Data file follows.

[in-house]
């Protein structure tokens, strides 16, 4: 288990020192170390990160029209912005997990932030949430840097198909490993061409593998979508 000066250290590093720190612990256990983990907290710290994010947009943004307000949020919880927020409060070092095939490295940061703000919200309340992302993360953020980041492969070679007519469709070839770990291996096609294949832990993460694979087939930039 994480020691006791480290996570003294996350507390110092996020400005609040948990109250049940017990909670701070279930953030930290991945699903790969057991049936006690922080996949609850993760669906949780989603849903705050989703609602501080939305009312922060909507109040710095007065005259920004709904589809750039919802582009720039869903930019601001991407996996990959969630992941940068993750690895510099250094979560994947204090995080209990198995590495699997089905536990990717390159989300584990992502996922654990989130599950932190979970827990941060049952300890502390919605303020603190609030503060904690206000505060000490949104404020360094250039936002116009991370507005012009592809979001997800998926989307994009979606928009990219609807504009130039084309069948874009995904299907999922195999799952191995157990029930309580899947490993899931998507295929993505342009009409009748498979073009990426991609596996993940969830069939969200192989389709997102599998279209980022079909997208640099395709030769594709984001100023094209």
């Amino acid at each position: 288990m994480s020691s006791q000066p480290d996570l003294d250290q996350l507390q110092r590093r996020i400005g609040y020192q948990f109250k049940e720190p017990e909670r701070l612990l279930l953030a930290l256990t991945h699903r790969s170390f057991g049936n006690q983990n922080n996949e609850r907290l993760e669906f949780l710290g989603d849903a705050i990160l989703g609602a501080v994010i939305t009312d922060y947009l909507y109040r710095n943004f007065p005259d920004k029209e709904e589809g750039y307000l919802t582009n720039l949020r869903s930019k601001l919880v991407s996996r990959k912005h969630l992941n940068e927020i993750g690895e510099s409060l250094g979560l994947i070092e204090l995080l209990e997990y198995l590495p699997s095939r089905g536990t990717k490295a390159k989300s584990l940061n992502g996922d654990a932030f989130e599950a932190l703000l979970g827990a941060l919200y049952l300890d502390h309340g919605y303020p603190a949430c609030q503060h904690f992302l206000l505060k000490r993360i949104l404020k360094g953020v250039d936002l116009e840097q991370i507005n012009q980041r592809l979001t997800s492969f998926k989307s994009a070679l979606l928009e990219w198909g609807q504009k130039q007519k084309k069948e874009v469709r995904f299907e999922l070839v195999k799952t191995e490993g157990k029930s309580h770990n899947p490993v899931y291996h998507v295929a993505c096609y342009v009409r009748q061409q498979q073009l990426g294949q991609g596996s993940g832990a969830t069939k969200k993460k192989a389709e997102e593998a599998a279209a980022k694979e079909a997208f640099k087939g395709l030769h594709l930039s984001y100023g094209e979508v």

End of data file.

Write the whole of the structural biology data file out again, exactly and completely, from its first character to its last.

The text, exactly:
[in-house]
């Protein structure tokens, strides 16, 4: 288990020192170390990160029209912005997990932030949430840097198909490993061409593998979508 000066250290590093720190612990256990983990907290710290994010947009943004307000949020919880927020409060070092095939490295940061703000919200309340992302993360953020980041492969070679007519469709070839770990291996096609294949832990993460694979087939930039 994480020691006791480290996570003294996350507390110092996020400005609040948990109250049940017990909670701070279930953030930290991945699903790969057991049936006690922080996949609850993760669906949780989603849903705050989703609602501080939305009312922060909507109040710095007065005259920004709904589809750039919802582009720039869903930019601001991407996996990959969630992941940068993750690895510099250094979560994947204090995080209990198995590495699997089905536990990717390159989300584990992502996922654990989130599950932190979970827990941060049952300890502390919605303020603190609030503060904690206000505060000490949104404020360094250039936002116009991370507005012009592809979001997800998926989307994009979606928009990219609807504009130039084309069948874009995904299907999922195999799952191995157990029930309580899947490993899931998507295929993505342009009409009748498979073009990426991609596996993940969830069939969200192989389709997102599998279209980022079909997208640099395709030769594709984001100023094209």
């Amino acid at each position: 288990m994480s020691s006791q000066p480290d996570l003294d250290q996350l507390q110092r590093r996020i400005g609040y020192q948990f109250k049940e720190p017990e909670r701070l612990l279930l953030a930290l256990t991945h699903r790969s170390f057991g049936n006690q983990n922080n996949e609850r907290l993760e669906f949780l710290g989603d849903a705050i990160l989703g609602a501080v994010i939305t009312d922060y947009l909507y109040r710095n943004f007065p005259d920004k029209e709904e589809g750039y307000l919802t582009n720039l949020r869903s930019k601001l919880v991407s996996r990959k912005h969630l992941n940068e927020i993750g690895e510099s409060l250094g979560l994947i070092e204090l995080l209990e997990y198995l590495p699997s095939r089905g536990t990717k490295a390159k989300s584990l940061n992502g996922d654990a932030f989130e599950a932190l703000l979970g827990a941060l919200y049952l300890d502390h309340g919605y303020p603190a949430c609030q503060h904690f992302l206000l505060k000490r993360i949104l404020k360094g953020v250039d936002l116009e840097q991370i507005n012009q980041r592809l979001t997800s492969f998926k989307s994009a070679l979606l928009e990219w198909g609807q504009k130039q007519k084309k069948e874009v469709r995904f299907e999922l070839v195999k799952t191995e490993g157990k029930s309580h770990n899947p490993v899931y291996h998507v295929a993505c096609y342009v009409r009748q061409q498979q073009l990426g294949q991609g596996s993940g832990a969830t069939k969200k993460k192989a389709e997102e593998a599998a279209a980022k694979e079909a997208f640099k087939g395709l030769h594709l930039s984001y100023g094209e979508v």